Treasury Secretary Janet Yellen on Tuesday pitched President Biden’s push to increase corporate taxes to an unlikely audience: the U.S. Chamber of Commerce.
It didn’t go over well.
Ms. Yellen’s call to “fundamentally reform” the corporate tax system to pay for infrastructure spending was book ended by comments from Chamber President and CEO Suzanne Clark pushing back against higher tax rates.
“We are confident that the investments and tax proposals in the jobs plan, taken as a package, will enhance the net profitability of our corporations and improve their global competitiveness,” Ms. Yellen said in remarks aired Tuesday as part of the Chamber’s Global Forum on Economic Recovery. “We hope business leaders will see it this way and support the jobs plan.”
Ms. Yellen said that with corporate tax rates at a historic low, companies can afford their “fair share” of taxes.
Mr. Biden wants to increase the U.S. corporate tax rate from 21% to 28%, among other changes, reversing the cut from 35% in the 2017 GOP tax law. The tax increases are intended to fund part of the president’s more than $2.25 trillion infrastructure plan.
The Chamber of Commerce and other major business lobbying groups say they support boosting infrastructure spending but that lifting the corporate tax rate would stifle growth at a precarious time for the economy.
Ms. Clark said before Ms. Yellen’s remarks that the wrong government policies can stifle any potential economic recovery.
“That’s why the Chamber is fighting back against proposals such as raising corporate tax rates to the highest in the developed world, which would disincentivize … investment,” she said.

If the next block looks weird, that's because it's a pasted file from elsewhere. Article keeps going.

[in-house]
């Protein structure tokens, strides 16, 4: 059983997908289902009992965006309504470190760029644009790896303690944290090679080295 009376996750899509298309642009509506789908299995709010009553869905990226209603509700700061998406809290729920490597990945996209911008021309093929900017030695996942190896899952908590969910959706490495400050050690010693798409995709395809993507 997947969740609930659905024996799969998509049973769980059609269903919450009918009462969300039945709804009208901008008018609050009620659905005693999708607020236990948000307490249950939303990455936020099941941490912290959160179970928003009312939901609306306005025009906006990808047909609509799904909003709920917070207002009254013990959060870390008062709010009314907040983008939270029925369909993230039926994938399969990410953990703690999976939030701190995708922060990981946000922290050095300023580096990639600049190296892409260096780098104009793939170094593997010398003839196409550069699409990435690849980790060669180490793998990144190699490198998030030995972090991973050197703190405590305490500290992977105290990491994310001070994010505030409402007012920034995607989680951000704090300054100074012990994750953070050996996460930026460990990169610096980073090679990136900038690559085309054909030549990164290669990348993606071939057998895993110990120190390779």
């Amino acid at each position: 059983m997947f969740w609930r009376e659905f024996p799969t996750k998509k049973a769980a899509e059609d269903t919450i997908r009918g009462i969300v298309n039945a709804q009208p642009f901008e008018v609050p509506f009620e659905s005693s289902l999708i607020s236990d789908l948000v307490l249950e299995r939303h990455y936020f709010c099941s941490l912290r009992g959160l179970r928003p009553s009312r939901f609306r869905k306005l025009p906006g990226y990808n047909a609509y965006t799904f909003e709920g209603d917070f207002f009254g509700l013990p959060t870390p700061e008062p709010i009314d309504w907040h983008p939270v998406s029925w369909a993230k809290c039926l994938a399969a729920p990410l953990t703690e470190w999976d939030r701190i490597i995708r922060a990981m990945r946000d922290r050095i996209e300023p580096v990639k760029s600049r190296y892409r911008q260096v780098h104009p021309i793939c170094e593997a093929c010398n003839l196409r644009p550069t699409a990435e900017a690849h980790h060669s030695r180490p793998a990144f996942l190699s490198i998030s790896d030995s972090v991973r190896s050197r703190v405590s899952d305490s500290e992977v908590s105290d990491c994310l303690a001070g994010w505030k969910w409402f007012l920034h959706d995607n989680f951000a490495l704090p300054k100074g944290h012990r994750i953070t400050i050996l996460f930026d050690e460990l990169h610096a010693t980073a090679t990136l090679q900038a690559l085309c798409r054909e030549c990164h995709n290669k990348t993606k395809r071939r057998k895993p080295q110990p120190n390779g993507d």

She said afterward that it’s always an honor to hear from the treasury secretary, including on areas of disagreement.
“The data and the evidence are clear: the proposed tax increases would greatly disadvantage U.S. businesses and harm American workers and now is certainly not the time to erect new barriers to economic recovery,” Ms. Clark said.
The comments indicate that Mr. Biden will have a difficult time getting major corporate buy-in on his $4 trillion-plus economic agenda if he presses to pay for the new spending with higher taxes.
Other major business groups, such as the Business Roundtable and the National Association of Manufacturers, have raised similar concerns about the damage that increasing taxes would have on the economy right now.
The president and Ms. Yellen also are encountering legal hurdles in their bid to control tax policy at the state level through strings in the $1.9 trillion coronavirus relief package.
In a little-noticed ruling, a federal judge found that Ohio has a “substantial likelihood of success” in its lawsuit fighting the administration’s restriction on states using their federal aid to offset future tax cuts.
U.S. District Judge Douglas Cole last week cited a 2006 Supreme Court precedent on state sovereignty that says states cannot accept conditions set by Congress that they are “unable to ascertain.”
Ohio is set to receive $5.5 billion from the relief measure that President Biden signed into law in February. But the state sued over the law’s provision that states can’t use the money to offset tax cuts, saying the provision violates Congress’ authority under the Constitution’s Spending Clause.
The provision says states can’t use the federal aid to “directly or indirectly offset a reduction” in net tax revenue.
“The court honestly has no idea what an ‘indirect offset’ to net tax revenues may be,” Judge Cole wrote. “It became clear at oral argument that the federal government was largely unwilling to hazard a guess as to what it meant either.”
At least 16 other states have sued the administration to block the restriction on their finances. Ohio’s lawsuit has received the backing of 74 House Republican lawmakers, including Rep. Kevin Brady of Texas, who has introduced legislation to rescind the provision.
The judge in the Ohio case declined to issue a preliminary injunction against the Treasury Department taking action against the state, saying the merits of the case will likely be decided before that could happen.
But Judge Cole did say it is “not at all clear that [Ms. Yellen] can ever cure a Spending Clause ambiguity program, even through final regulations.”